The information contained in this Crypto Asset Statement was last updated on August 15, 2022.
No securities regulatory authority in Canada has expressed an opinion about Bitcoin or any of the other Crypto Contracts or Crypto Assets made available through Newton Crypto Ltd. (Newton) on the Newton Platform, including an opinion that Bitcoin itself is not a security and/or derivative. Changes to applicable law may adversely affect the use, transfer, exchange, or value of any of your crypto assets, and such changes may be sudden and without notice.
Newton is offering Crypto Contracts in reliance on a prospectus exemption contained in the exemptive relief decision Re Newton Crypto Ltd. dated August 15, 2022. The statutory rights of action for damages and the right of rescission in section 130.1 of the Securities Act (Ontario) and similar legislation in the other provinces and territories of Canada would not apply in respect of a misrepresentation in this Crypto Asset Statement or the Newton Platform Risk Statement.
This overview provides a summary of certain risks associated with Bitcoin and is not an exhaustive description or summary of these risks and, in addition, does not take into account an individual’s particular situation or risk tolerance. Investors are encouraged to conduct their own research prior to trading any crypto asset.
Newton users should read the Newton Platform Risk Statement for additional discussion of general risks associated with crypto assets made available through the Newton platform. A copy of the Newton Platform Risk Statement acknowledged by you is available in your account in the “Statements & Reports” section.
Token Description & Project Background
Bitcoin was introduced in 2009 following the publication of the white paper “Bitcoin: A Peer-to-Peer Electronic Cash System” by an individual, or group of individuals, using the pseudonym “Satoshi Nakamoto”. Bitcoin is considered by most to be the first decentralized crypto asset, including the first crypto asset to utilize the “blockchain” (the decentralized distributed ledger technology that records all transactions that occur on the Bitcoin Network). To date, Bitcoin has a market capitalization value that exceeds US$400 billion.
Unlike many crypto assets, Bitcoin has no centralized development team and is exclusively self governed by a community of developers. New Bitcoins are brought into circulation through a principle known as “Proof-of-Work” (i.e., where computers compete to correctly solve a mathematical puzzle; the computer to correctly solve the problem first is rewarded with bitcoins). The process of acquiring new bitcoin is called “mining”.
Risks of Bitcoin
Like an investment in other crypto assets, an investment in Bitcoin includes the following general risks: (i) volatility risk and liquidity risk, (ii) short history risk, (iii) demand risk, (iv) forking risk, (v) code defects, (vi) regulatory risk, (vii) electronic trading risk, and (viii) cyber security risk.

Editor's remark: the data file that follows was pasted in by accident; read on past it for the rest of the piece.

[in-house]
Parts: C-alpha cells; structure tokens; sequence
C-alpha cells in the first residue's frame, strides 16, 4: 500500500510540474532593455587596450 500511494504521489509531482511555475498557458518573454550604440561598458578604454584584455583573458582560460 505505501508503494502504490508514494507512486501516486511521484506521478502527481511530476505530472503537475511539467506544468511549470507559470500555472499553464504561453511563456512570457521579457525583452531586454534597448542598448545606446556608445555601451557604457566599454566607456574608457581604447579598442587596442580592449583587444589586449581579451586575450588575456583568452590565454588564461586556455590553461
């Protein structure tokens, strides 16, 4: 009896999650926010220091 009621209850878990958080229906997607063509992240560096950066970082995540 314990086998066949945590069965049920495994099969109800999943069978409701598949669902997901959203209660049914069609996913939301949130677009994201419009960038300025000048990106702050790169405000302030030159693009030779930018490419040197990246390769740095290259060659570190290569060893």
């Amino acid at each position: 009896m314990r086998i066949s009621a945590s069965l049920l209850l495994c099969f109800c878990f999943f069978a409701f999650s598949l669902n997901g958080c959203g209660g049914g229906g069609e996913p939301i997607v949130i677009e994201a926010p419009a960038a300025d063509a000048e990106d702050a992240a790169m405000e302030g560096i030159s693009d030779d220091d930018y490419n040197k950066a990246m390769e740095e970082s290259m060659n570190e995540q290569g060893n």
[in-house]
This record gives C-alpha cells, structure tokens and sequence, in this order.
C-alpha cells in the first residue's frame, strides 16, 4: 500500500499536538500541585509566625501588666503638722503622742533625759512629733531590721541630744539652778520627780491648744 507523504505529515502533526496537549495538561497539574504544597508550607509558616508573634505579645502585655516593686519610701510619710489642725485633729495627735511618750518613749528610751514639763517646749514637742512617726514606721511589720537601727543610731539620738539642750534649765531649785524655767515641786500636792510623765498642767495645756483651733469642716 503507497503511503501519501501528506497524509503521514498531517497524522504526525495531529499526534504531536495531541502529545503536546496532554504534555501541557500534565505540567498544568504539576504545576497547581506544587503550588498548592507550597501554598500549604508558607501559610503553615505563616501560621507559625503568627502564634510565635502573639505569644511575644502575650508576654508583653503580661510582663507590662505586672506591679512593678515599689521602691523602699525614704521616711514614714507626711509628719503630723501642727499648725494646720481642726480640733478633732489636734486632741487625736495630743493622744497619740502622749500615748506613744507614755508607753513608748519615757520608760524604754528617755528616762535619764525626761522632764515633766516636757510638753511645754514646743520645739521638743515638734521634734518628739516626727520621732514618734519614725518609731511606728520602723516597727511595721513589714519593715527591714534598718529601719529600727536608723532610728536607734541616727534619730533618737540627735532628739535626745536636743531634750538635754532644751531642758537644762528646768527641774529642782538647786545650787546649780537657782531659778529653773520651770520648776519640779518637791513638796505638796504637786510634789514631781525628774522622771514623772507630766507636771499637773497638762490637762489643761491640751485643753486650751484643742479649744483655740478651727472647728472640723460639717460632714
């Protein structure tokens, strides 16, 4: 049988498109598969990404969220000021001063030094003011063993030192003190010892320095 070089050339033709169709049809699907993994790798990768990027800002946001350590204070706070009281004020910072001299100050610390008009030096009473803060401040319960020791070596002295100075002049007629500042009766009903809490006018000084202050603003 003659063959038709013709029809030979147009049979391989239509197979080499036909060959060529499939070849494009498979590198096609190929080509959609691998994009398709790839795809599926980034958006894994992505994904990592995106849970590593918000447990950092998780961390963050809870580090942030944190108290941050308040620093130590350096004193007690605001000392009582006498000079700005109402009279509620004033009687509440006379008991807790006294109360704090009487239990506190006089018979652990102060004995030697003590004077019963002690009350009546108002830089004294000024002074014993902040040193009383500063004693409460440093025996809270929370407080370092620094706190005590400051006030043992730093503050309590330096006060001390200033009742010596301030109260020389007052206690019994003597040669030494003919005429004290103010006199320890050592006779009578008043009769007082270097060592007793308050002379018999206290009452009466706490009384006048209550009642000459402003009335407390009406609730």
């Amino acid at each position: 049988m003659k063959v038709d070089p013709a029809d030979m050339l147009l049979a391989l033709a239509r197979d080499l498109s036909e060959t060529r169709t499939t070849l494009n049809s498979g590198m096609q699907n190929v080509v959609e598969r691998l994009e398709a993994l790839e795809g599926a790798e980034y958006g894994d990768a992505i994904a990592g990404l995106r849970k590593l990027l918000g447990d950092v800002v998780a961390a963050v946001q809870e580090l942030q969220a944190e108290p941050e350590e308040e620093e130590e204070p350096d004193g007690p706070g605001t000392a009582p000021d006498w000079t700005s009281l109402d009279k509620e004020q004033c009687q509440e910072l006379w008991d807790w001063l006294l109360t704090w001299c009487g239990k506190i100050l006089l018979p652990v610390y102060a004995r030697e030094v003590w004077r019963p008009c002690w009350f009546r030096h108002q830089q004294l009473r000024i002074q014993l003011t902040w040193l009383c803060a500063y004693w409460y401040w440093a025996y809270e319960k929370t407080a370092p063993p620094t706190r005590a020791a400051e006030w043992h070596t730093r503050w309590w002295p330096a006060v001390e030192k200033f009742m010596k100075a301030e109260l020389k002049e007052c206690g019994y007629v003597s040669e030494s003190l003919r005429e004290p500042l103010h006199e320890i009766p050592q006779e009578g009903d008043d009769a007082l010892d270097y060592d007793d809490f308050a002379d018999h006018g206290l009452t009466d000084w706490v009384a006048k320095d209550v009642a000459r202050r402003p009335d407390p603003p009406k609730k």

For additional information of general risks associated with crypto assets, you may refer to the Newton Platform Risk Statement. In terms of specific risks, as Bitcoin is one of the longest-standing crypto assets and its community base is widely decentralized, there is no central working group or authority to disclose material information to the public regarding Bitcoin.
Please note that these risks and the associated summaries or overviews provided for each herein are not intended to be an exhaustive discussion pertaining to all such risks and, in addition, there may be other risks that come with exposure to Bitcoin. We encourage all Newton users to perform their own due diligence to assess the risks associated with Bitcoin and to determine whether this level of risk is acceptable to them. Neither Bitcoin nor Newton guarantees the value of Bitcoin, and holders of Bitcoin will not have any recourse to Bitcoin or Newton if the value of Bitcoin declines for any reason whatsoever.
Newton’s Evaluation Process
Newton has reviewed and assessed Bitcoin prior to making it available on the Newton Platform and has concluded that Bitcoin is not a security or derivative under Canadian securities legislation; however, there is a risk that this conclusion could change in the future and that, in such event, Newton will be required to halt, suspend, and then remove Bitcoin from its platform as described in the Newton Platform Risk Statement.
Further, as indicated above, no Canadian securities regulatory authority has expressed an opinion about Bitcoin, including an opinion that Bitcoin is not itself a security and/or derivative.
Based on publicly available information Newton has reviewed Bitcoin, including, but not limited to, a review of the following:
- The creation, governance, usage, and design of Bitcoin, including the source code, security, and roadmap for growth in the developer community and, if applicable, the background of the developer(s) that created Bitcoin.
- The supply, demand, maturity, utility, and liquidity of Bitcoin.
- Material technical risks associated with Bitcoin, including any code defects, security breaches and other threats concerning Bitcoin and its supporting blockchain (such as the susceptibility to hacking and impact of forking), or the practices and protocols that apply to them.
- Legal and regulatory risks associated with Bitcoin, including (i) any pending, potential, or prior civil, regulatory, criminal, or enforcement action relating to the issuance, distribution, or use of Bitcoin, and (ii) statements made by any securities regulatory authorities in Canada, other regulators in IOSCO-member jurisdictions, or the regulator with the most significant connection to Bitcoin about whether Bitcoin, or generally about whether the type of crypto asset, is a security and/or derivative.
A link to the Bitcoin White Paper is available at the following link.